Tim Gosling in Prague -
Poland's finance minister said April 16 that Warsaw intends to correct the "giant mistake" of setting up the country's private pension system - comments that are being regarded as a strange way to dampen growing speculation the government is planning a massive pension grab to help rescue the state's finances.
Claiming the pension system that was established through reform in 1999 is responsible for the bulk of Poland's public debt, Jacek Rostowski told TOK FM: "This entire intellectual construction that supported private pension funds is turning into rubble."
According to the Wall Street Journal, Rostowski added: "I used to support this system too, but - perhaps because I wasn't so personally engaged in its inception - I was able to analyze this mechanism and realize that it's bad."
Bloomberg reports that Rostowski then denied the government plans to scrap the system completely. "We need to find a way to lead Poland out of this trap," Rostowski continued. Local media reports that the Labour Ministry has proposed a gradual shift of state-guaranteed private pension funds (OFE) assets to the social-security system for people due to retire within at least 10 years. It may also scrap the fees that funds charge for contributions, according to Rzeczpospolita.
The government is engaged in a tortuous review of the country's pension system, which currently involves OFE receiving a percentage of gross salaries that is then invested in (mostly) the Polish capital market. Both the government and pension fund lobbyists have been throwing out dramatic statements, but while industry proposals - such as limiting payouts to a number of years - are clearly little more than negotiation tactics, there is form on the side of the region's governments for the radical moves the government is reportedly considering.
The government reduced the flow of funds to the privately managed companies in 2011, cutting the payments that used to feed the companies' purchases of Polish sovereign bonds. In February, the finance ministry proposed giving workers the option of diverting their money from private funds to the state-run administration.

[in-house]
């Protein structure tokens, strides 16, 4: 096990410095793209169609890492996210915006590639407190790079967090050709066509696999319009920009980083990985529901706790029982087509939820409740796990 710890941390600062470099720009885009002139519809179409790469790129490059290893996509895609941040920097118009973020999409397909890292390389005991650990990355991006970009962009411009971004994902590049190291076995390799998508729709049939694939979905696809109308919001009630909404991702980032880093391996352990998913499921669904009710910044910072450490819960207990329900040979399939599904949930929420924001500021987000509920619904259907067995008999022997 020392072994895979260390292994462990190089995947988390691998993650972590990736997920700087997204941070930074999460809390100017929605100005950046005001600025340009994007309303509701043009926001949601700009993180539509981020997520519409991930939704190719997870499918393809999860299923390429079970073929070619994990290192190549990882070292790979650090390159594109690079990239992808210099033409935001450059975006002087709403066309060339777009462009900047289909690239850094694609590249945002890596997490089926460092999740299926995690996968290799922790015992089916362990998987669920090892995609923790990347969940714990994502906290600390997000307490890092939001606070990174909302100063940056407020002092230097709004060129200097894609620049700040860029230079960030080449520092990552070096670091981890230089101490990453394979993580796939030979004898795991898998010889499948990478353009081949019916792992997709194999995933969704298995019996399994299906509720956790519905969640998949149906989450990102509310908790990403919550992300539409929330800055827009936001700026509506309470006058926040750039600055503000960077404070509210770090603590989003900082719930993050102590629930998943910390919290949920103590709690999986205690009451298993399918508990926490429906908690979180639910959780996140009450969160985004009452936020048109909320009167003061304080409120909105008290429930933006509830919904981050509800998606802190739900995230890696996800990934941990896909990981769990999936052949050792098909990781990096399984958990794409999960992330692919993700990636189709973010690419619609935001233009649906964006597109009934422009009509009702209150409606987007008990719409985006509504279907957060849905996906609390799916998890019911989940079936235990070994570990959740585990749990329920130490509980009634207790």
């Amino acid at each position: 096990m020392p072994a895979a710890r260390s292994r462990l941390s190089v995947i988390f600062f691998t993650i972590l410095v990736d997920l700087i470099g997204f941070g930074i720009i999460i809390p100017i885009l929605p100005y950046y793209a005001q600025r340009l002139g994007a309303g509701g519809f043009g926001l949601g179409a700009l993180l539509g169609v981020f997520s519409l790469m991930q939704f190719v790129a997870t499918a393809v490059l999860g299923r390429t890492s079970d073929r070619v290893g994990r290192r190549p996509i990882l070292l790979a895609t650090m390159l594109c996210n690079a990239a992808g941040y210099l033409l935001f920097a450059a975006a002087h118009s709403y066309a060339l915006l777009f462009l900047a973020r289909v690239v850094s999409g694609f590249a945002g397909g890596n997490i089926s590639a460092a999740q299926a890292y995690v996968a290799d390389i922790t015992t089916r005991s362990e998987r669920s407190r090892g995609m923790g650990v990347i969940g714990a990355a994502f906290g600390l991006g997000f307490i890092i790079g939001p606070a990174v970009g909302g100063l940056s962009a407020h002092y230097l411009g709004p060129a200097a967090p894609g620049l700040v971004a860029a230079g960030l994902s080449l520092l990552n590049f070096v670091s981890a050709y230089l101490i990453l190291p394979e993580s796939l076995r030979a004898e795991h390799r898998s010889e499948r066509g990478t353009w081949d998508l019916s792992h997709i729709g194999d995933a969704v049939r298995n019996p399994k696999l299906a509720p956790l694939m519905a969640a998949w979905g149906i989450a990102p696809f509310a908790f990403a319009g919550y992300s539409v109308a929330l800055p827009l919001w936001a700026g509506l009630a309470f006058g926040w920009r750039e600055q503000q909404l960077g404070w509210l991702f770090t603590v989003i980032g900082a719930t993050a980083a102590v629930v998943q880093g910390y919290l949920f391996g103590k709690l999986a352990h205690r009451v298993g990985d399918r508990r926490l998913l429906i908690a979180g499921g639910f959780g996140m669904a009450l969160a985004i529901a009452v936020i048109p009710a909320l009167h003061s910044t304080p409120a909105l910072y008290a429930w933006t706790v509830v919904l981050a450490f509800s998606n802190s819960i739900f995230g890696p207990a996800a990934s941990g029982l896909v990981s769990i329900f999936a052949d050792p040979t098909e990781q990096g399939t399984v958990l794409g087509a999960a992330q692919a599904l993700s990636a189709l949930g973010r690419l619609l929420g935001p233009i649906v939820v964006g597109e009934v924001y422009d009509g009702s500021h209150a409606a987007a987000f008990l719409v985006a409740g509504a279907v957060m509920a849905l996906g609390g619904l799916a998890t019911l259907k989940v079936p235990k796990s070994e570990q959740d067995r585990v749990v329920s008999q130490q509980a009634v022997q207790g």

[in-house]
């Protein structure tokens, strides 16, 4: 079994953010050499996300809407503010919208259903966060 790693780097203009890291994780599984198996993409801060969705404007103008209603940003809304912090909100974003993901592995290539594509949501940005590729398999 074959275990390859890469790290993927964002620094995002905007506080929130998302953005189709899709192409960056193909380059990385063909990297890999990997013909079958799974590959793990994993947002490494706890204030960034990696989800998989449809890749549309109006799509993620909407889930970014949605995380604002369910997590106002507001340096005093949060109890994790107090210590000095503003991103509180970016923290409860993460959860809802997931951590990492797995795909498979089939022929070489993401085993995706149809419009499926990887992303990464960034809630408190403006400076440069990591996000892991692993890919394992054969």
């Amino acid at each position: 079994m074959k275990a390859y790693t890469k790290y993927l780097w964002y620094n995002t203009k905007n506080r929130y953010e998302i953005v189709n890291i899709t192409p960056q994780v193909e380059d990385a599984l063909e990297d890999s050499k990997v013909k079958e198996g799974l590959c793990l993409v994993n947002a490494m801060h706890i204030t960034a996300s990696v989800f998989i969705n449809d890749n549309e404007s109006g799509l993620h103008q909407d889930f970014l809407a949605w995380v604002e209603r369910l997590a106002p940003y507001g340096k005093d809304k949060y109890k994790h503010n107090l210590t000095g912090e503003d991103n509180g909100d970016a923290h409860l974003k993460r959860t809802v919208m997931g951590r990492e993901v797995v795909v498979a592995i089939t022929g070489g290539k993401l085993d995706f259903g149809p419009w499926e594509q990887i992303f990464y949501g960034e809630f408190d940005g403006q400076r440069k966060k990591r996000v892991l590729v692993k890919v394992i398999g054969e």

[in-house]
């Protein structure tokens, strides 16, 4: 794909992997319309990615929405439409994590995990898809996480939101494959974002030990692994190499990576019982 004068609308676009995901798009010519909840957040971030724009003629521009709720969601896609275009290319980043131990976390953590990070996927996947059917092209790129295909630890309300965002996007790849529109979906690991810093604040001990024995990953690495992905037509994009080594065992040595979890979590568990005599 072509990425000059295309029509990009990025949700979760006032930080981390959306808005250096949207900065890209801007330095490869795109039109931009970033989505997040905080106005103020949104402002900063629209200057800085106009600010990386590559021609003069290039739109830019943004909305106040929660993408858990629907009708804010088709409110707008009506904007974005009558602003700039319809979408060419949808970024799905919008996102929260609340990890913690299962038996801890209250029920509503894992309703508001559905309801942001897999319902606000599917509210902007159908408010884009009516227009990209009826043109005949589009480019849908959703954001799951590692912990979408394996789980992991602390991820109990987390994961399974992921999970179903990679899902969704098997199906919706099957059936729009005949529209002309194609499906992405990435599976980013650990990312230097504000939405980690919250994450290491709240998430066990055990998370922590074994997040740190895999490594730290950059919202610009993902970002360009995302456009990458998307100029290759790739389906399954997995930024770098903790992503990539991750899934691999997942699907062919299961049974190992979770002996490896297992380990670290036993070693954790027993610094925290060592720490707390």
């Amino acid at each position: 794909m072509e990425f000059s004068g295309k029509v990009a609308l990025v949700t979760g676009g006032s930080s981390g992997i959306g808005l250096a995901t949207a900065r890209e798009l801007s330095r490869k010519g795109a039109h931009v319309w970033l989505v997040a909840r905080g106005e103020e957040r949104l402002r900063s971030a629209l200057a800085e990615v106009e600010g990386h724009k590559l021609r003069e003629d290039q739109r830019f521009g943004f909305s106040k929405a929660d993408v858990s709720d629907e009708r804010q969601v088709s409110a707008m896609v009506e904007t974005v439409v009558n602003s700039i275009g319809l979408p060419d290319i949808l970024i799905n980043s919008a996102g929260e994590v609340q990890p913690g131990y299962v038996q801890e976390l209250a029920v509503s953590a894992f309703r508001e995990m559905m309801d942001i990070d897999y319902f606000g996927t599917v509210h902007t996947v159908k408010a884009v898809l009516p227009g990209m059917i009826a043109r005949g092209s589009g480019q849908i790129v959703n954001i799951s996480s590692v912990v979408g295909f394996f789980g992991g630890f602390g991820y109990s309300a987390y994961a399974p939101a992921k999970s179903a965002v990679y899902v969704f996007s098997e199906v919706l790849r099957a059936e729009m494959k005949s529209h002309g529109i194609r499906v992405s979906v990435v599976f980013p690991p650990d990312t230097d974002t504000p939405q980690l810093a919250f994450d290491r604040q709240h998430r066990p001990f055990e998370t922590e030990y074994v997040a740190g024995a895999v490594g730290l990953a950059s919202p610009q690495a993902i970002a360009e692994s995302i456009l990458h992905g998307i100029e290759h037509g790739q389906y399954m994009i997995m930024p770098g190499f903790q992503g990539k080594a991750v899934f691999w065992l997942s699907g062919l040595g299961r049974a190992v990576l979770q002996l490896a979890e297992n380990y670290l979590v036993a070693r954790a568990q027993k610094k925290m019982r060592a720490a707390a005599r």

However, there is speculation of even more extreme action. Gazeta Wyborcza reported in early April that Warsaw is considering shifting the treasury bonds currently held by private pension funds to the state budget. Poland's OFEs have net assets worth PLN269bn, according to Reuters. Treasury bonds account for PLN126bn (€30bn) of those assets.
The temptation of all that cash for Warsaw is clear as it struggles to keep to its fiscal targets while the economy suffers from the European crisis. The government's goal of a 2.6% budget deficit in 2013, for instance, looks almost gone already. The gap rose close to 70% of the full-year target in just the first quarter, the finance ministry announced on April 15. The 2.6%-of-GDP deficit target equals just under PLN36bn. Shifting government bonds back to the treasury would also effectively cut state debt and therefore servicing costs.
Rostowski claimed in early April that Warsaw will not connect pension reform with the "tough" budget situation, but failed to categorically deny that a €30bn pension grab has not been discussed. "At this point it is sheer speculation," was the best he could muster. "I don't know what are the sources of this story. We are only beginning to review the system and it is too early to speculate what changes will be implemented."
Coming in the wake of Prime Minister Donald Tusk's comment on April 2 that there is neither a doctrine that "OFE be liquidated, nor that they have to be preserved at any cost," it's little wonder that speculation is raging.
Poland joined the trend amongst Central European states for raiding the second pillar in 2011, when it slashed inflows from 7.2% of gross wages to just 2.3%. With the crisis hitting government budgets across the region, Slovakia and Hungary have also rolled back pension reforms implemented in the early 1990s to help rebalance their assets and liabilities - for the meantime at least.
While Slovakia's populist government sufficed with a cut to 4% of wages, the Poles have remained restrained compared with Hungary, which obliterated the second pillar when it halted all mandatory contributions and essentially nationalized over €10bn in private pension assets. Budapest has spent the time since mopping up those fund mangers that remain.
Yet the Polish plan risks damaging the country's reputation with investors by moving it closer to the territory occupied by Hungary - which is now practically the EU's standout pariah state. The market was relatively understanding over the 2011 moves given the budgetary pressure exerted by the crisis and the long political game that private pensions represent. However, the building demographic problems building in the background in Europe remain, no matter the current fiscal challenges, and indeed represent elevated risk of the same sort of crisis in future.
Poland is in no hurry to put investors minds at ease about that, nor the effects on the Polish equities market, on which OFE is one of the largest investors. The latest proposals in Poland are among "versions" being analyzed, Labour Ministry Spokesman Janusz Sejmej told Bloomberg. "We're still far from final proposals and the talks are still ongoing. Our draft document should be ready at the beginning of May."
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